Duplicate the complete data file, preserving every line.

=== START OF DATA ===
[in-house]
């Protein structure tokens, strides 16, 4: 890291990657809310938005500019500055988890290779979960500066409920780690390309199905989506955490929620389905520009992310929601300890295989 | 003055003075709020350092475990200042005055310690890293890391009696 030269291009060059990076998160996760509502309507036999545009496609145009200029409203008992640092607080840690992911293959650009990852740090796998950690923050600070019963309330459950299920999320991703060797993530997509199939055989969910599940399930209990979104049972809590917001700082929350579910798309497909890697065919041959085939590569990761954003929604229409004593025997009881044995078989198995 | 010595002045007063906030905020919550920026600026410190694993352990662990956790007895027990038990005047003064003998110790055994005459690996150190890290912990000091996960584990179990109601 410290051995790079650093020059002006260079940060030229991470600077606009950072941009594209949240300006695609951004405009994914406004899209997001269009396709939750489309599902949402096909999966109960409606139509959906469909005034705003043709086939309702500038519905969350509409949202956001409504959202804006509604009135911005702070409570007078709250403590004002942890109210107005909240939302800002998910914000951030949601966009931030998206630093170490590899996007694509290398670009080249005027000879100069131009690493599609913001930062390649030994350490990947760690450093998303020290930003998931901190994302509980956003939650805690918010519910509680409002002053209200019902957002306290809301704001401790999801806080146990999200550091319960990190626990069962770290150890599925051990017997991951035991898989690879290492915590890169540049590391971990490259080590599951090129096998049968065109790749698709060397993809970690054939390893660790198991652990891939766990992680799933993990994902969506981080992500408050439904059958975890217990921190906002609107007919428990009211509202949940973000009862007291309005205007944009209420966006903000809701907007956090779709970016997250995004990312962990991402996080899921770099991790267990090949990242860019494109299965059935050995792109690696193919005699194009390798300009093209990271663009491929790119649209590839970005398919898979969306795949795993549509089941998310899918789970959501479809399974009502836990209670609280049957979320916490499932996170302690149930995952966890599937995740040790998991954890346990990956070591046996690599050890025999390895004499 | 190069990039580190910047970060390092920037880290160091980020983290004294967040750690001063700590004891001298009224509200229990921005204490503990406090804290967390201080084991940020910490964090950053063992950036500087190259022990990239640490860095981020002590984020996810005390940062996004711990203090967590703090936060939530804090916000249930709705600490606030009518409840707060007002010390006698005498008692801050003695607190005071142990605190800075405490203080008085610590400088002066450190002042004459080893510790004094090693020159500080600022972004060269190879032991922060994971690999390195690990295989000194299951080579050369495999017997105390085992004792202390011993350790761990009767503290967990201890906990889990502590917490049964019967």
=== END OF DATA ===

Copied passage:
[in-house]
């Protein structure tokens, strides 16, 4: 890291990657809310938005500019500055988890290779979960500066409920780690390309199905989506955490929620389905520009992310929601300890295989 | 003055003075709020350092475990200042005055310690890293890391009696 030269291009060059990076998160996760509502309507036999545009496609145009200029409203008992640092607080840690992911293959650009990852740090796998950690923050600070019963309330459950299920999320991703060797993530997509199939055989969910599940399930209990979104049972809590917001700082929350579910798309497909890697065919041959085939590569990761954003929604229409004593025997009881044995078989198995 | 010595002045007063906030905020919550920026600026410190694993352990662990956790007895027990038990005047003064003998110790055994005459690996150190890290912990000091996960584990179990109601 410290051995790079650093020059002006260079940060030229991470600077606009950072941009594209949240300006695609951004405009994914406004899209997001269009396709939750489309599902949402096909999966109960409606139509959906469909005034705003043709086939309702500038519905969350509409949202956001409504959202804006509604009135911005702070409570007078709250403590004002942890109210107005909240939302800002998910914000951030949601966009931030998206630093170490590899996007694509290398670009080249005027000879100069131009690493599609913001930062390649030994350490990947760690450093998303020290930003998931901190994302509980956003939650805690918010519910509680409002002053209200019902957002306290809301704001401790999801806080146990999200550091319960990190626990069962770290150890599925051990017997991951035991898989690879290492915590890169540049590391971990490259080590599951090129096998049968065109790749698709060397993809970690054939390893660790198991652990891939766990992680799933993990994902969506981080992500408050439904059958975890217990921190906002609107007919428990009211509202949940973000009862007291309005205007944009209420966006903000809701907007956090779709970016997250995004990312962990991402996080899921770099991790267990090949990242860019494109299965059935050995792109690696193919005699194009390798300009093209990271663009491929790119649209590839970005398919898979969306795949795993549509089941998310899918789970959501479809399974009502836990209670609280049957979320916490499932996170302690149930995952966890599937995740040790998991954890346990990956070591046996690599050890025999390895004499 | 190069990039580190910047970060390092920037880290160091980020983290004294967040750690001063700590004891001298009224509200229990921005204490503990406090804290967390201080084991940020910490964090950053063992950036500087190259022990990239640490860095981020002590984020996810005390940062996004711990203090967590703090936060939530804090916000249930709705600490606030009518409840707060007002010390006698005498008692801050003695607190005071142990605190800075405490203080008085610590400088002066450190002042004459080893510790004094090693020159500080600022972004060269190879032991922060994971690999390195690990295989000194299951080579050369495999017997105390085992004792202390011993350790761990009767503290967990201890906990889990502590917490049964019967």